Sacramento Valley Union Labor Bulletin

Owned and Published by the Sacramento Central Labor Council and the Sacramento-Sierra’s Building & Construction Trades Council, official councils of the AFL-CIO


Minimum wage increases

By Sheri Williams

California raised its minimum wage to $12 an hour on Jan. 1, another step in a hard-won victory by the union-backed Fight for $15 campaign.

Companies with more than 26 employees now must pay the $12 an hour wage, while those employing fewer must pay $11, according to a state law signed by former Gov. Jerry Brown in 2016.

“No one should work full time and still live in poverty,” said SCLC executive director Fabrizio Sasso. “This increase is an important step, but working families still need more, especially faced with high housing costs.”

The 2016 law was pushed by the Fight for $15 campaign and unions including SEIU as part of a national effort to raise wages for working people, who often cannot pay for basic necessities even while working full time.

The federal minimum wage is $7.25 per hour.

The new California wage is the third increase in a five-year plan to get to $15 an hour by 2022.

“Morally and socially and politically, they (minimum wages) make every sense because it binds the community together and makes sure that parents can take care of their kids in a much more satisfactory way,” said Brown when he signed the law, according to media.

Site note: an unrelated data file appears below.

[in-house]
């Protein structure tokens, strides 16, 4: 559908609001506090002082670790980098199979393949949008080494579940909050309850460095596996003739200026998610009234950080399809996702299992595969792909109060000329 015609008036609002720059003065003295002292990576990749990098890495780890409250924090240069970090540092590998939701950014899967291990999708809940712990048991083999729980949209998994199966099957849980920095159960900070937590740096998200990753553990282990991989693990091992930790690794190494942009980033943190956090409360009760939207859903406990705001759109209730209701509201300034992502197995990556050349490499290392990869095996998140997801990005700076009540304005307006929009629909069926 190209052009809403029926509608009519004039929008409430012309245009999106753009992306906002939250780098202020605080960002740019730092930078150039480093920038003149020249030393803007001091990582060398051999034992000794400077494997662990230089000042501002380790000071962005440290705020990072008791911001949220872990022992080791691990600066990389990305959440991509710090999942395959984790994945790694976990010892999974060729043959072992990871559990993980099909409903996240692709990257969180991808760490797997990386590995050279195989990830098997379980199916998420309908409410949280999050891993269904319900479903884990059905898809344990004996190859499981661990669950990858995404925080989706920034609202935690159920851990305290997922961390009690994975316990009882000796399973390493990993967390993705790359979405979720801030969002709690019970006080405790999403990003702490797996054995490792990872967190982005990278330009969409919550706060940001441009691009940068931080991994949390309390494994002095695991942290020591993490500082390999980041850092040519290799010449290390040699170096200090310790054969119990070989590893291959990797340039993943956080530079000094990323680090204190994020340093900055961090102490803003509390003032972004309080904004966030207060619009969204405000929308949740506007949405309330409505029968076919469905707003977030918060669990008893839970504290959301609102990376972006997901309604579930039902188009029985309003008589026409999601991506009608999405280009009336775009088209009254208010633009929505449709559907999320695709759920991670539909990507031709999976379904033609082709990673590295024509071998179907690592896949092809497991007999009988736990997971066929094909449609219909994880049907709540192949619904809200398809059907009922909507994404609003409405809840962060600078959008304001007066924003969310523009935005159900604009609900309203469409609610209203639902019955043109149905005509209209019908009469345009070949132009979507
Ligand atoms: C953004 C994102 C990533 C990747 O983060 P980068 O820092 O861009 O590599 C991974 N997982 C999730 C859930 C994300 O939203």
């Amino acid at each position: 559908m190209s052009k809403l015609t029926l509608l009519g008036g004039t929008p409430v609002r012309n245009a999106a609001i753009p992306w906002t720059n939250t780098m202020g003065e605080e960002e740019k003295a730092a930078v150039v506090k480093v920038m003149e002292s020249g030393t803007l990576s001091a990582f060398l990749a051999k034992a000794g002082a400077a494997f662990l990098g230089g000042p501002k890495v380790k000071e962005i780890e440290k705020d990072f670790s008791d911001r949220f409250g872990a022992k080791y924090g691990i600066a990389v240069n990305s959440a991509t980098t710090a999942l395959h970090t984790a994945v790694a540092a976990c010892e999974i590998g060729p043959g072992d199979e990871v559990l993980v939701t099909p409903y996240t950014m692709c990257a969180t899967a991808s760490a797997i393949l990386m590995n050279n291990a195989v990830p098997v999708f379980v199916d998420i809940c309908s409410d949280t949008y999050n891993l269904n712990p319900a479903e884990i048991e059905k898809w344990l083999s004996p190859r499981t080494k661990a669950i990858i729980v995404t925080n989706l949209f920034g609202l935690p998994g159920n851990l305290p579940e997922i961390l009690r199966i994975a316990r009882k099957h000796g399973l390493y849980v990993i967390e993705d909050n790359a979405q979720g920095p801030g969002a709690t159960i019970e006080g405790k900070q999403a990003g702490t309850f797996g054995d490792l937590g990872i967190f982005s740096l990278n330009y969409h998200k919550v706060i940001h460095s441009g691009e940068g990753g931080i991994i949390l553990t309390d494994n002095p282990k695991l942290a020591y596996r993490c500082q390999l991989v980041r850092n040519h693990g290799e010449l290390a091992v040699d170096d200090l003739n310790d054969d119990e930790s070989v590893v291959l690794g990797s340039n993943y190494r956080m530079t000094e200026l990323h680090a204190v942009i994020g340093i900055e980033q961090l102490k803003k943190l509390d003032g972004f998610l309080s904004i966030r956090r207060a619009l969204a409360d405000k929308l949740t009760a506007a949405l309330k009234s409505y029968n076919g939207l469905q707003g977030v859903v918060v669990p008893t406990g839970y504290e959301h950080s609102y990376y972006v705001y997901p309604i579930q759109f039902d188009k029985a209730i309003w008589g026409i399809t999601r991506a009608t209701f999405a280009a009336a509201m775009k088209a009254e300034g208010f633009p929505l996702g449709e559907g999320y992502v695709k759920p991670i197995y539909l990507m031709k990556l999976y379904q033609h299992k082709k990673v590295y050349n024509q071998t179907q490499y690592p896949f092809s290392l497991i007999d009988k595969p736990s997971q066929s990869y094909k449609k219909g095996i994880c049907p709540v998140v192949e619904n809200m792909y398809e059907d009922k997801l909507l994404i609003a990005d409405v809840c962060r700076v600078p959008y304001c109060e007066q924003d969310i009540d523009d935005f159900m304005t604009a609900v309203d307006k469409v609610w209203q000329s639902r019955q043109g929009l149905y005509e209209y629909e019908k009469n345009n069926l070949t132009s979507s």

Some California cities, though not Sacramento, already have reached that $15 benchmark. Among them are Berkeley, San Francisco and San Diego.

During the Fight for $15 campaign, thousands of underpaid workers across California mobilized in a historic show of solidarity for higher wages, social justice and equality in cities from San Diego to Sacramento.

Striking workers from McDonald’s, Burger King, and Wendy’s joined home care, childcare, and other low-wage workers at massive rallies at City Halls and on city streets for months. Nationally, thousands of protests took place.

Art Pulaski, head of the California Labor Federation, said during the campaign, “This is a movement now. Led by working people who want a living wage. Working people who demand respect on the job. Working people who won’t settle for anything less than $15 and a union.”

More than 60 million Americans are paid less than $15/hr. Forty-two percent of workers in America are paid less than $15, including 48 percent of women, 54 percent of African Americans, and 60 percent of Latinos. There are 3.2 million workers in California paid less than $15/hr.